Much has been said about the moral, and legal imperatives in the Roman Polanski case, and about how important it is that justice be served in the matter. Much has been said about the need for Mr. Polanski to pay his dues to society, but what does society owe us?
Factoring out moral considerations, factoring out celebrity, is it not egregious abuse of power for a judge to accept a plea bargain, with the implicit acknowledgment of guilt by the defendant, and then, for whatever reasons, rescind that offer?
It's true, given that Roman Polanski is internationally known gives him certain advantages. It gives him disadvantages, too. The public cry for blood, and trial by media, that existed when the story broke 32 years ago, rendered a fair trial damn near impossible. Had he been John Q. Public, and not a celebrity, no doubt he would have taken the plea bargain, served a truncated prison sentence, and that would have been the end of it, but we live in a society in which the higher you are, the harder you must fall.
Bottom line: Roman Polanski pled guilty. He admitted culpability in the civil matter, and the victim received a settlement for an undisclosed sum.
Reportedly, the 13 year old victim, who is now a woman of 45, wants the matter droppped, but from a legal perspective, this is irrelevant. A crime was committed, and there must be consequences. Mr. Polanski was under the impression that he accepted those consequences, and did his time--that he ran was the act of a frightened man who happens to be a French citizen, hence he fled to France where, since the days of Oscar Wilde, artists who have committed salacious sex acts have taken refuge.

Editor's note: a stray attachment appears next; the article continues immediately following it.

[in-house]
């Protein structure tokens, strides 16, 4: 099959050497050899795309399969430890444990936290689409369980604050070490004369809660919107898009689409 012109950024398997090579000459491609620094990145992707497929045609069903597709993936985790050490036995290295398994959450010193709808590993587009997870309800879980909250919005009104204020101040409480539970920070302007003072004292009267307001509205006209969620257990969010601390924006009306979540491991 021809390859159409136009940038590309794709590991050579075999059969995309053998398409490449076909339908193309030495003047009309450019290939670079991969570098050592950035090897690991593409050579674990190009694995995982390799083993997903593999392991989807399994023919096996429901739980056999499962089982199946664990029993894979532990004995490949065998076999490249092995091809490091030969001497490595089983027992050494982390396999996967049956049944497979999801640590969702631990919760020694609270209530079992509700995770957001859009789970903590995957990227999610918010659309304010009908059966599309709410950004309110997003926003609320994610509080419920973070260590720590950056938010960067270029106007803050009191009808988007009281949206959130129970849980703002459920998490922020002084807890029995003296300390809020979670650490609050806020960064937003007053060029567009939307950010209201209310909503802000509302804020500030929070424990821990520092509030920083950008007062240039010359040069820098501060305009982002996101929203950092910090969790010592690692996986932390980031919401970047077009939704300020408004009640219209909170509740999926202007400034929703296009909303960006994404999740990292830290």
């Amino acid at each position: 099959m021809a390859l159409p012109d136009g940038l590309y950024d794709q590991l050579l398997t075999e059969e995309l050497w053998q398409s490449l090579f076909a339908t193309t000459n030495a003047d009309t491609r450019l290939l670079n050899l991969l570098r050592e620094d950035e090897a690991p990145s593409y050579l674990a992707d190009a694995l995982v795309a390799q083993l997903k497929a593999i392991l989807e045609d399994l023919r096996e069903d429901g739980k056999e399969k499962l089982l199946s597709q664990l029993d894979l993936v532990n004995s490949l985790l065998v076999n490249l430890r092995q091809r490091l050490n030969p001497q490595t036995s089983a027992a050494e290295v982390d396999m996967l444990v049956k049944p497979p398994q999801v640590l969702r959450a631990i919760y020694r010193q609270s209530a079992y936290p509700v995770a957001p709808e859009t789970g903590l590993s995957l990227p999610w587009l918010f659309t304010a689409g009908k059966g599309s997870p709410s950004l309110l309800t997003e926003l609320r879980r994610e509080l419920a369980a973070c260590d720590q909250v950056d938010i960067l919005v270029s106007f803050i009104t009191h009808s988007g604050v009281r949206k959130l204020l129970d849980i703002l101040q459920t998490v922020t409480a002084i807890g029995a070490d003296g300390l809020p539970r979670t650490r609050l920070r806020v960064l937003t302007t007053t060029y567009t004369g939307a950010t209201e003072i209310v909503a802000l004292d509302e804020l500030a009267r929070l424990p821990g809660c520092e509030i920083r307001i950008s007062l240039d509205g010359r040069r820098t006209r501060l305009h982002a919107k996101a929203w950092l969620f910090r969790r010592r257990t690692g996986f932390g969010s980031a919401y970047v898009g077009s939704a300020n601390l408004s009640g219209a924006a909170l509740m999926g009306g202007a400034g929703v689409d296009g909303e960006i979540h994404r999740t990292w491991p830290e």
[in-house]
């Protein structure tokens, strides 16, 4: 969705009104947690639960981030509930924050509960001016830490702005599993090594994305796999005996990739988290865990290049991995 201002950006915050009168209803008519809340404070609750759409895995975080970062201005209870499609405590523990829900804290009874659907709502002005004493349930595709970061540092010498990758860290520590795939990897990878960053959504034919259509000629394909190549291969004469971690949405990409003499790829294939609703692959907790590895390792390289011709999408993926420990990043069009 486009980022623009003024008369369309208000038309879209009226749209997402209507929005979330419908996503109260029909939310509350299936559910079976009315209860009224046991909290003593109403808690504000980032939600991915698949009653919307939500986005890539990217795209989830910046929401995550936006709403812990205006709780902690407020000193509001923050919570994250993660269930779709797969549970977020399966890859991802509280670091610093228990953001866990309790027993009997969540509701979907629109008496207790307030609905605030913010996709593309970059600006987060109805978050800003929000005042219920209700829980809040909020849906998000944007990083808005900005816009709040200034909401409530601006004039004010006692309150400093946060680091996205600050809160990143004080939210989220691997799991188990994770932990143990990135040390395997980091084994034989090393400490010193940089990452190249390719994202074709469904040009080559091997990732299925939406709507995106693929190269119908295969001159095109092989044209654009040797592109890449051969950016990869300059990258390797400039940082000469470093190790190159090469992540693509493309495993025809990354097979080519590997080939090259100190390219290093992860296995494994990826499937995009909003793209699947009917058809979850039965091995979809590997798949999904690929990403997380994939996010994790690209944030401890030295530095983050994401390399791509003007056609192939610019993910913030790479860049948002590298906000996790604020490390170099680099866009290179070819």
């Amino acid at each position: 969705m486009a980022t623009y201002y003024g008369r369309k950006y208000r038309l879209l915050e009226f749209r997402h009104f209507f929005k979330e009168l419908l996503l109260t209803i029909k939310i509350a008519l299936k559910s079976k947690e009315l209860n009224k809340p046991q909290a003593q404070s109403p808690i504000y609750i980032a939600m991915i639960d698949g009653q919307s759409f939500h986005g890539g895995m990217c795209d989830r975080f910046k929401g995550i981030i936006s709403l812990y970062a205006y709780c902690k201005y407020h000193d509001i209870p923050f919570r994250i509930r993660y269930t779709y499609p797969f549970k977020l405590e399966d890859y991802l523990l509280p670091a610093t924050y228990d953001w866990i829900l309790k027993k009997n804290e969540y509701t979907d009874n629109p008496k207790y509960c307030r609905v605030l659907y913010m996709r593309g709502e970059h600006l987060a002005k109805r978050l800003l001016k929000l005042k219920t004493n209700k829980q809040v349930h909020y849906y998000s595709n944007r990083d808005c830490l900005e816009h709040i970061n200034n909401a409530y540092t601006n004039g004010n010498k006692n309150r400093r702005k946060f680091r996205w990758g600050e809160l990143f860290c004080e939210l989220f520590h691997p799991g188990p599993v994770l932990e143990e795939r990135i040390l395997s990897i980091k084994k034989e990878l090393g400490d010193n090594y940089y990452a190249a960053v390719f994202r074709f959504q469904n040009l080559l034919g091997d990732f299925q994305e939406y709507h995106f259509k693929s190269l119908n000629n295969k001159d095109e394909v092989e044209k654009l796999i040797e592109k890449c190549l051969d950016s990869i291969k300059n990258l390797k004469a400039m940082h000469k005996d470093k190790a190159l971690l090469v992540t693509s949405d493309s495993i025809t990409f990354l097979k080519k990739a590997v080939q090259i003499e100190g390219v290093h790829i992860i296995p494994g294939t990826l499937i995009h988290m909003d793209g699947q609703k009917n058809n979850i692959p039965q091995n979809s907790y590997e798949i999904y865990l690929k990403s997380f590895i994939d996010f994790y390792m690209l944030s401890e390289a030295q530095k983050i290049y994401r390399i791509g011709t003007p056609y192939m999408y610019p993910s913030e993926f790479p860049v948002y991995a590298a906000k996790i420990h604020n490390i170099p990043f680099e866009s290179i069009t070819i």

There are some who say that Polanski should appear in Los Angeles, in person, and plead his case. His attorneys are filing motions in his behalf that address this matter. In the meantime, the 76 year old is sitting in a Zurich jail. We have no reason to believe that he wouldn't be incarcerated, and under far worse conditions, were he to return to Los Angeles, and indeed he would be in the clutches of the criminal justice zoo we've created.
Some say, too, that the fact the victim herself thinks Mr.Polanski shouldn't finish his days in jail is irrelevant from a legal perspective. Is it also irrelevant that a plea bargain was allowed to deteriorate into bait and switch justice, so the judge could have his 15 minutes of fame? This would never happen to you, or me because there is nothing to gain politically for the judge in the matter.
We must not allow our criminal justice system, which is already second only to our health insurance system as a mockery to the rest of the civilized world, to become a puppet of the powerful whose inflated egos incur damage on celebrities, and ordinary citizens alike, and whose practices are essentially no different from those Mr. Polanski allegedly practiced on his victim.
Judicial predators are, in the end, no better than sexual predators.